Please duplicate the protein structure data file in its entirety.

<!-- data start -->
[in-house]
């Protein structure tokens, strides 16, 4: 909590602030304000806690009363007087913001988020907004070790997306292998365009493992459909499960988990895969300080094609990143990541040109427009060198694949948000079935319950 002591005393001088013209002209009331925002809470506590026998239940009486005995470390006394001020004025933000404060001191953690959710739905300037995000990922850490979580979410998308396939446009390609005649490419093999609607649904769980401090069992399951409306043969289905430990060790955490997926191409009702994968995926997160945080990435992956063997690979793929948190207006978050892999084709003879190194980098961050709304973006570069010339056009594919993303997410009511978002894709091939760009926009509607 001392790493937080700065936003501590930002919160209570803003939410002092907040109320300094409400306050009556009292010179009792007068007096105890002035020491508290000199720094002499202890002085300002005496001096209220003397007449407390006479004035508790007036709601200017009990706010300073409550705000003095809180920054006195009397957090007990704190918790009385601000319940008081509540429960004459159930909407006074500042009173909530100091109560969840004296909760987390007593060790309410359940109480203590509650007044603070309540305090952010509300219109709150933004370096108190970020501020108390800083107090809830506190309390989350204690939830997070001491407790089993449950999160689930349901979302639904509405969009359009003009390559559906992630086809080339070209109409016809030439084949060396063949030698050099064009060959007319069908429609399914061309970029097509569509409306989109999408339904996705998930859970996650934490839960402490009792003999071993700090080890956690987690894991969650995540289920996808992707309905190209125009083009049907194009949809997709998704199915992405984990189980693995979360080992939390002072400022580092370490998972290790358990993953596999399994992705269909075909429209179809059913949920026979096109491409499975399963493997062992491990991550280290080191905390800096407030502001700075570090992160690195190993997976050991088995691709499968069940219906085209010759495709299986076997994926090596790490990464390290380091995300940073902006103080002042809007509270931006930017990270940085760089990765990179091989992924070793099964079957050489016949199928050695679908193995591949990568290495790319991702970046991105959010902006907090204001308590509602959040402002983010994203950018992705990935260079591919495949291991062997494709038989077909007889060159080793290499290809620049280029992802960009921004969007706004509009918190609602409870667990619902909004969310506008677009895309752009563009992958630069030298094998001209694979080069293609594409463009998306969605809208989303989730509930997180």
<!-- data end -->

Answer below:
[in-house]
């Protein structure tokens, strides 16, 4: 909590602030304000806690009363007087913001988020907004070790997306292998365009493992459909499960988990895969300080094609990143990541040109427009060198694949948000079935319950 002591005393001088013209002209009331925002809470506590026998239940009486005995470390006394001020004025933000404060001191953690959710739905300037995000990922850490979580979410998308396939446009390609005649490419093999609607649904769980401090069992399951409306043969289905430990060790955490997926191409009702994968995926997160945080990435992956063997690979793929948190207006978050892999084709003879190194980098961050709304973006570069010339056009594919993303997410009511978002894709091939760009926009509607 001392790493937080700065936003501590930002919160209570803003939410002092907040109320300094409400306050009556009292010179009792007068007096105890002035020491508290000199720094002499202890002085300002005496001096209220003397007449407390006479004035508790007036709601200017009990706010300073409550705000003095809180920054006195009397957090007990704190918790009385601000319940008081509540429960004459159930909407006074500042009173909530100091109560969840004296909760987390007593060790309410359940109480203590509650007044603070309540305090952010509300219109709150933004370096108190970020501020108390800083107090809830506190309390989350204690939830997070001491407790089993449950999160689930349901979302639904509405969009359009003009390559559906992630086809080339070209109409016809030439084949060396063949030698050099064009060959007319069908429609399914061309970029097509569509409306989109999408339904996705998930859970996650934490839960402490009792003999071993700090080890956690987690894991969650995540289920996808992707309905190209125009083009049907194009949809997709998704199915992405984990189980693995979360080992939390002072400022580092370490998972290790358990993953596999399994992705269909075909429209179809059913949920026979096109491409499975399963493997062992491990991550280290080191905390800096407030502001700075570090992160690195190993997976050991088995691709499968069940219906085209010759495709299986076997994926090596790490990464390290380091995300940073902006103080002042809007509270931006930017990270940085760089990765990179091989992924070793099964079957050489016949199928050695679908193995591949990568290495790319991702970046991105959010902006907090204001308590509602959040402002983010994203950018992705990935260079591919495949291991062997494709038989077909007889060159080793290499290809620049280029992802960009921004969007706004509009918190609602409870667990619902909004969310506008677009895309752009563009992958630069030298094998001209694979080069293609594409463009998306969605809208989303989730509930997180």